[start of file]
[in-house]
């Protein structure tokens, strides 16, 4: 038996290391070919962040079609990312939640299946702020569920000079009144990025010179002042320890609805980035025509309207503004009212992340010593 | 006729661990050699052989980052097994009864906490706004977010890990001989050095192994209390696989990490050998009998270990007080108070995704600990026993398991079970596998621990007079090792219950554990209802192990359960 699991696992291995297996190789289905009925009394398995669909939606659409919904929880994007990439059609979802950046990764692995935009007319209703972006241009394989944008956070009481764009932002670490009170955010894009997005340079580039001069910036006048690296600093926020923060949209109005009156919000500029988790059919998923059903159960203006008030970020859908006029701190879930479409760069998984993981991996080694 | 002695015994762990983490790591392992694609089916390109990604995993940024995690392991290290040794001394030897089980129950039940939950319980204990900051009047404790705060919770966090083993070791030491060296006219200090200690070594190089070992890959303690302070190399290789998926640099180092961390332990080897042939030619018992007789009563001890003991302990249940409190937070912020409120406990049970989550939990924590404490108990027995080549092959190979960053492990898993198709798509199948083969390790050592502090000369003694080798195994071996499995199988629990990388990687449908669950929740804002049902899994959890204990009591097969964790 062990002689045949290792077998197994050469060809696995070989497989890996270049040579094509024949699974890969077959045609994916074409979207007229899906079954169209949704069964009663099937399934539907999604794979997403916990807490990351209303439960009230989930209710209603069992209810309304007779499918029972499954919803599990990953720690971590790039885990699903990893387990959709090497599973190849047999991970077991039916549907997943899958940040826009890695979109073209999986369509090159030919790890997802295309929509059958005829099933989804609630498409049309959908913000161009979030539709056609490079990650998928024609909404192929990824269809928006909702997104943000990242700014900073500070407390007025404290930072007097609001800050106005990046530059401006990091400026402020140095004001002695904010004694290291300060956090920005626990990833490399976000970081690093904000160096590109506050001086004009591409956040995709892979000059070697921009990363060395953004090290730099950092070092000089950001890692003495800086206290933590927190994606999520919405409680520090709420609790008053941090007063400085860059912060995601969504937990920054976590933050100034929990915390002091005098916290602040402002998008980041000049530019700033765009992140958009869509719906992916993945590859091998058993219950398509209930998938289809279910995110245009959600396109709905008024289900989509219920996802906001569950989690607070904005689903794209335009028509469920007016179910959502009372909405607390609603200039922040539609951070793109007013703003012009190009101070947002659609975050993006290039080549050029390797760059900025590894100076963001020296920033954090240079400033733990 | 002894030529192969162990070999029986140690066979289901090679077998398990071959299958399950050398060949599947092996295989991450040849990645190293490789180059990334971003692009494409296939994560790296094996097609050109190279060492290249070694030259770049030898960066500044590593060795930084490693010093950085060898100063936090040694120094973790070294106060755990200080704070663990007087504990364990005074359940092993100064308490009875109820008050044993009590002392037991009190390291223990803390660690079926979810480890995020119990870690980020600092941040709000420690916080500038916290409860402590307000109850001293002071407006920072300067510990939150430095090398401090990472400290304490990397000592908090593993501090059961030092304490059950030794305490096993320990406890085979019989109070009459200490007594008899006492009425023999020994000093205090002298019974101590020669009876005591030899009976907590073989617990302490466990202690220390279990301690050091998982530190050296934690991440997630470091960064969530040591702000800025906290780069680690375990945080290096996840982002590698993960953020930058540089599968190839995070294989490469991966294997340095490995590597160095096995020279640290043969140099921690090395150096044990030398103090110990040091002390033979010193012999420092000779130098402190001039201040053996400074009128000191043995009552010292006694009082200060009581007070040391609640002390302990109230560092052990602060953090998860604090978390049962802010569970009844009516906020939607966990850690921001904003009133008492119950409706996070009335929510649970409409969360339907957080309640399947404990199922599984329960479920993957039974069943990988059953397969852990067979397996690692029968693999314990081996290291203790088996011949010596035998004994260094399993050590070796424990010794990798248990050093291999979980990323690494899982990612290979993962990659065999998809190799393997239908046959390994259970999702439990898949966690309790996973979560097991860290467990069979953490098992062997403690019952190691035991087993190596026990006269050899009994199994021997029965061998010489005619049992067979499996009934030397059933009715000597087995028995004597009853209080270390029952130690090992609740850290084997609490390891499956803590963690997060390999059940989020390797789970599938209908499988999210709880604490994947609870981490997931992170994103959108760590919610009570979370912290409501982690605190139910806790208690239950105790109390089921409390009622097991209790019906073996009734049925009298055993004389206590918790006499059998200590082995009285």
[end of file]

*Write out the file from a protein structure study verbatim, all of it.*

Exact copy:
[in-house]
């Protein structure tokens, strides 16, 4: 038996290391070919962040079609990312939640299946702020569920000079009144990025010179002042320890609805980035025509309207503004009212992340010593 | 006729661990050699052989980052097994009864906490706004977010890990001989050095192994209390696989990490050998009998270990007080108070995704600990026993398991079970596998621990007079090792219950554990209802192990359960 699991696992291995297996190789289905009925009394398995669909939606659409919904929880994007990439059609979802950046990764692995935009007319209703972006241009394989944008956070009481764009932002670490009170955010894009997005340079580039001069910036006048690296600093926020923060949209109005009156919000500029988790059919998923059903159960203006008030970020859908006029701190879930479409760069998984993981991996080694 | 002695015994762990983490790591392992694609089916390109990604995993940024995690392991290290040794001394030897089980129950039940939950319980204990900051009047404790705060919770966090083993070791030491060296006219200090200690070594190089070992890959303690302070190399290789998926640099180092961390332990080897042939030619018992007789009563001890003991302990249940409190937070912020409120406990049970989550939990924590404490108990027995080549092959190979960053492990898993198709798509199948083969390790050592502090000369003694080798195994071996499995199988629990990388990687449908669950929740804002049902899994959890204990009591097969964790 062990002689045949290792077998197994050469060809696995070989497989890996270049040579094509024949699974890969077959045609994916074409979207007229899906079954169209949704069964009663099937399934539907999604794979997403916990807490990351209303439960009230989930209710209603069992209810309304007779499918029972499954919803599990990953720690971590790039885990699903990893387990959709090497599973190849047999991970077991039916549907997943899958940040826009890695979109073209999986369509090159030919790890997802295309929509059958005829099933989804609630498409049309959908913000161009979030539709056609490079990650998928024609909404192929990824269809928006909702997104943000990242700014900073500070407390007025404290930072007097609001800050106005990046530059401006990091400026402020140095004001002695904010004694290291300060956090920005626990990833490399976000970081690093904000160096590109506050001086004009591409956040995709892979000059070697921009990363060395953004090290730099950092070092000089950001890692003495800086206290933590927190994606999520919405409680520090709420609790008053941090007063400085860059912060995601969504937990920054976590933050100034929990915390002091005098916290602040402002998008980041000049530019700033765009992140958009869509719906992916993945590859091998058993219950398509209930998938289809279910995110245009959600396109709905008024289900989509219920996802906001569950989690607070904005689903794209335009028509469920007016179910959502009372909405607390609603200039922040539609951070793109007013703003012009190009101070947002659609975050993006290039080549050029390797760059900025590894100076963001020296920033954090240079400033733990 | 002894030529192969162990070999029986140690066979289901090679077998398990071959299958399950050398060949599947092996295989991450040849990645190293490789180059990334971003692009494409296939994560790296094996097609050109190279060492290249070694030259770049030898960066500044590593060795930084490693010093950085060898100063936090040694120094973790070294106060755990200080704070663990007087504990364990005074359940092993100064308490009875109820008050044993009590002392037991009190390291223990803390660690079926979810480890995020119990870690980020600092941040709000420690916080500038916290409860402590307000109850001293002071407006920072300067510990939150430095090398401090990472400290304490990397000592908090593993501090059961030092304490059950030794305490096993320990406890085979019989109070009459200490007594008899006492009425023999020994000093205090002298019974101590020669009876005591030899009976907590073989617990302490466990202690220390279990301690050091998982530190050296934690991440997630470091960064969530040591702000800025906290780069680690375990945080290096996840982002590698993960953020930058540089599968190839995070294989490469991966294997340095490995590597160095096995020279640290043969140099921690090395150096044990030398103090110990040091002390033979010193012999420092000779130098402190001039201040053996400074009128000191043995009552010292006694009082200060009581007070040391609640002390302990109230560092052990602060953090998860604090978390049962802010569970009844009516906020939607966990850690921001904003009133008492119950409706996070009335929510649970409409969360339907957080309640399947404990199922599984329960479920993957039974069943990988059953397969852990067979397996690692029968693999314990081996290291203790088996011949010596035998004994260094399993050590070796424990010794990798248990050093291999979980990323690494899982990612290979993962990659065999998809190799393997239908046959390994259970999702439990898949966690309790996973979560097991860290467990069979953490098992062997403690019952190691035991087993190596026990006269050899009994199994021997029965061998010489005619049992067979499996009934030397059933009715000597087995028995004597009853209080270390029952130690090992609740850290084997609490390891499956803590963690997060390999059940989020390797789970599938209908499988999210709880604490994947609870981490997931992170994103959108760590919610009570979370912290409501982690605190139910806790208690239950105790109390089921409390009622097991209790019906073996009734049925009298055993004389206590918790006499059998200590082995009285």